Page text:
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How Joburg’s inclusionary housing plan has changed

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Last week, a public hearing between developers, property practitioners and representatives of the City of Johannesburg Metro Centre was held to discuss the way forward for inclusionary housing.

“The meeting resulted in an incredibly positive outcome,” said Chris Renecle, MD of Renprop, noting that “the city really listened to the objections the property industry raised to the initial inclusionary housing proposal and took cognisance of the concerns to find a workable solution going forward”.

The initial proposal stipulated that in order to obtain development rights for residential housing projects consisting of more than 10 units, 20% of the property would have to consist of inclusionary housing, which could not be sold, and which had to be rented out for R2,100/month.


R2,100 – what Joburg’s low-income families could rent for in EVERY new development


“This was not an economical solution, and would have drastically slowed or even stopped residential property development in the City of Johannesburg,” said Renecle. “It would have serious consequences for the general economy and the property market.”

Instead, he is pleased that the Department of City Transformation and Spatial Planning has amended the initial proposal slightly and included three additional options, which make more economic sense for developers, and which has now created a highly workable solution to inclusionary housing.

What’s changed?

The initial option has been amended to require residential housing developments consisting of more than 20 units, to ensure that 20% of the units would be inclusionary housing, to be rented out for R2,100/month.

Another option for developers is to ensure that 10% of units in a residential development are an average of 24m2 in size, which can be sold or rented out on the open market at market-related prices. The city will increase the bulk of the development rights to allow for this 10%.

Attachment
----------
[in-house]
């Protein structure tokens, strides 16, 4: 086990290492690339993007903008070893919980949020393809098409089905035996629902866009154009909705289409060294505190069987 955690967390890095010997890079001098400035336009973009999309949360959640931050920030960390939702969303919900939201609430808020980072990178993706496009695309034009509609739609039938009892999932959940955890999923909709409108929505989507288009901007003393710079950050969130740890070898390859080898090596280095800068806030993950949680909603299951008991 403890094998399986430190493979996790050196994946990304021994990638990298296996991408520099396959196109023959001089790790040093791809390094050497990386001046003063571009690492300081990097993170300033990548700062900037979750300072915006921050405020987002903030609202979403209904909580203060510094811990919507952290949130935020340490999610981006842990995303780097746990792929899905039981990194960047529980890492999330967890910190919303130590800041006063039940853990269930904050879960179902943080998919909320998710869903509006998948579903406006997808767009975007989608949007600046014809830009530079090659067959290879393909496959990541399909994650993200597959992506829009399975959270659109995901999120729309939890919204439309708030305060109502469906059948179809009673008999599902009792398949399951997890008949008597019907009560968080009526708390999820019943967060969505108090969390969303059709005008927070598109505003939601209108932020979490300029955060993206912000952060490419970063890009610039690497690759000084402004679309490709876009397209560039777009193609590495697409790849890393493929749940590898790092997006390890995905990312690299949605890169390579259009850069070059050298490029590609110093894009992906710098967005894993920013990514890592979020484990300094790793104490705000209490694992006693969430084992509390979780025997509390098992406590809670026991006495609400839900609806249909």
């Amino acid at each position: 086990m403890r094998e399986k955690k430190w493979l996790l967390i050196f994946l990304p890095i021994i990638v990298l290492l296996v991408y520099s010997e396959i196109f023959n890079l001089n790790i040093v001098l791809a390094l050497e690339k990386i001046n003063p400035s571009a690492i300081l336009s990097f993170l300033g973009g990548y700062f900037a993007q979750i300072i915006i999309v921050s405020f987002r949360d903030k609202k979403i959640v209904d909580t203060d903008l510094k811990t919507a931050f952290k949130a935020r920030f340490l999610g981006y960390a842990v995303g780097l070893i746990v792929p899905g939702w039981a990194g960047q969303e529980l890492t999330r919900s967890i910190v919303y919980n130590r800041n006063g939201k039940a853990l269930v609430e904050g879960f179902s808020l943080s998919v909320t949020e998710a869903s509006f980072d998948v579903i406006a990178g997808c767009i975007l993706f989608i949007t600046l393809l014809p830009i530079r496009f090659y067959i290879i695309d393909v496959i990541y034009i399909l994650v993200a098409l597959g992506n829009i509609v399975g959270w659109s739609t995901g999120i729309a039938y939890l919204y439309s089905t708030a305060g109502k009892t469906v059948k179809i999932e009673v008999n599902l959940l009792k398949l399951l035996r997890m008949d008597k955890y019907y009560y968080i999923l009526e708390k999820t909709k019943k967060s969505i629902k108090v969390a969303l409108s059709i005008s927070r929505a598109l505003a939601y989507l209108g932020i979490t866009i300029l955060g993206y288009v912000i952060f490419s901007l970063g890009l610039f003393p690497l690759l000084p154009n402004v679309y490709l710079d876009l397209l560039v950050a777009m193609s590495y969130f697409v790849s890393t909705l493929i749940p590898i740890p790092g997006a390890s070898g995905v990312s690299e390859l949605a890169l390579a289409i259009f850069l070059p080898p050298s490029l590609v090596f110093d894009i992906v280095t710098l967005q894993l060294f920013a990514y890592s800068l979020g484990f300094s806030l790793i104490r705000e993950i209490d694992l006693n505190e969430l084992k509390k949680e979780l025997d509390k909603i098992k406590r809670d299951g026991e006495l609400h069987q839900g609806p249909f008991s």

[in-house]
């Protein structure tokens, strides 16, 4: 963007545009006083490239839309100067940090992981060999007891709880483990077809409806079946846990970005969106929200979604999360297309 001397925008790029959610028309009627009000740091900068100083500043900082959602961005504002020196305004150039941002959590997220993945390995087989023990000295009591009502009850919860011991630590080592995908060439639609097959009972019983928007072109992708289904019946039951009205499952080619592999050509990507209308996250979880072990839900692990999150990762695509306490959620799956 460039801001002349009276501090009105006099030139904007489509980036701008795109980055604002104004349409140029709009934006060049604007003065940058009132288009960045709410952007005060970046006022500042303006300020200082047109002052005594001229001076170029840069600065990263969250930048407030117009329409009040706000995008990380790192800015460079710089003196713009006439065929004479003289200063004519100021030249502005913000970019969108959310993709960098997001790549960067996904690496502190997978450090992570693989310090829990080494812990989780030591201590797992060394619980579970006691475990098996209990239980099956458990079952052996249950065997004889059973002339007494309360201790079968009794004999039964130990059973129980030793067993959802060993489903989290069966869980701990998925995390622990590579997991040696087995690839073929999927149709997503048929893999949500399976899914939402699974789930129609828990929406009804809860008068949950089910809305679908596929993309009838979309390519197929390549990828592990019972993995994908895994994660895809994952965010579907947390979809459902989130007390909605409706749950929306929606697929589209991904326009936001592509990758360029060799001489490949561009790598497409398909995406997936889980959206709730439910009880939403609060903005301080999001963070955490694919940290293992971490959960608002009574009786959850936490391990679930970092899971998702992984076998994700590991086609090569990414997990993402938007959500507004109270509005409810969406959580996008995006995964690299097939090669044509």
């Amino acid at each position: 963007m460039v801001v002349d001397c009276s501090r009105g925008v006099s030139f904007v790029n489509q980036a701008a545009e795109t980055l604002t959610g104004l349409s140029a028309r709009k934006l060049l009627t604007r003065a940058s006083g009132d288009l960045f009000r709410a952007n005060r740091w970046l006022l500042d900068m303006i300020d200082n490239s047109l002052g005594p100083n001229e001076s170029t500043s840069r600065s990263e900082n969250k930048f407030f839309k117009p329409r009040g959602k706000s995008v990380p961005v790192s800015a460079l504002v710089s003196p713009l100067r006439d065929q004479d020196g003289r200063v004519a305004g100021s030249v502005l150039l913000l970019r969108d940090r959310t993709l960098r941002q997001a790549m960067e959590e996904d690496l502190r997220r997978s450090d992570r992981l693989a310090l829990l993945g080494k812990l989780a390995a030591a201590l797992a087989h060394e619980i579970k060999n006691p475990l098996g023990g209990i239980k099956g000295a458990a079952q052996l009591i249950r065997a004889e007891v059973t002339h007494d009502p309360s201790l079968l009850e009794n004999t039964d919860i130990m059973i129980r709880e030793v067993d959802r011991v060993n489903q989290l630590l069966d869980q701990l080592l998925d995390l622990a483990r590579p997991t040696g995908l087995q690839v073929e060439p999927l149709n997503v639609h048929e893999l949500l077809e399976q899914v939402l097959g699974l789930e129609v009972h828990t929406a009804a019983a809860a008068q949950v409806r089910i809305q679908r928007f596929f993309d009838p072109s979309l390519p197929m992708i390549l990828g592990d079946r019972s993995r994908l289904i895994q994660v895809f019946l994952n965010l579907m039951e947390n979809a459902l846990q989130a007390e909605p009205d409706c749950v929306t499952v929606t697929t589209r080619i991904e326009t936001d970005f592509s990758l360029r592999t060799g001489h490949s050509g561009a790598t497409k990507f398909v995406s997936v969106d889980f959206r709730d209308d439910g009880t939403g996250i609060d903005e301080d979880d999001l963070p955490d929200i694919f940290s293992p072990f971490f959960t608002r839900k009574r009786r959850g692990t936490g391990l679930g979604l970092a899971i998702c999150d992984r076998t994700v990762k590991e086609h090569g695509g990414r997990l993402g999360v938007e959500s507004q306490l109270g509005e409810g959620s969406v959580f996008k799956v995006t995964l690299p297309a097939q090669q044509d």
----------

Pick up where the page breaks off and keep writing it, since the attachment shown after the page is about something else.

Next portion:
Developers could also choose to create units that are 50% of the average size of units within their development, to make up 20% of the development total. Again these units can be sold or rented out on the open market at market-related prices, and the bulk of development rights will be increased to allow developers to create to these additional units.

Thirdly, developers are able to submit a tailor-made proposal for inclusionary housing that suits the development site to the Department of City Transformation and Spatial Planning for consideration. These proposals will be negotiated between the department and the developer.

The city hopes to have this proposal approved in its September Council sittings.

“There is no doubt that more affordable housing is required in the city, and these proposals are a good marriage between meeting the need for reduced entry-level housing, while still being economically viable for residential property developers,” said Renecle. “Renprop is happy with the outcome and looks forward to implementing inclusionary housing measures in its future developments.”


The hearing was attended by Councillor Reuben Masango, MMC Development Planning; Thandeka Mlaza-Lloyd, Assistant Director: City Transformation and Spatial Planning; Dylan Weakley, Senior Urban Specialist: City Transformation and Spatial Planning; Eric Raboshakga, Director: City Transformation and Spatial Planning and Amolemo Mothoagae, Executive Director: City Transformation and Spatial Planning.

 

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David A Steynberg, managing editor and director of HomeTimes, has more than 10 years of experience as both a journalist and editor, having headed up Business Day’s HomeFront supplement, SAPOA’s range of four printed titles, digimags Asset in Africa and the South African Planning Institute’s official title, Planning Africa, as well as B2B titles, Building Africa and Water, Sewage & Effluent magazines. He began his career at Farmer’s Weekly magazine before moving on to People Magazine where he was awarded two Excellence Awards for Best Real Life feature as well as Writer of the Year runner-up. He is also a past fellow of the International Women’s Media Foundation.

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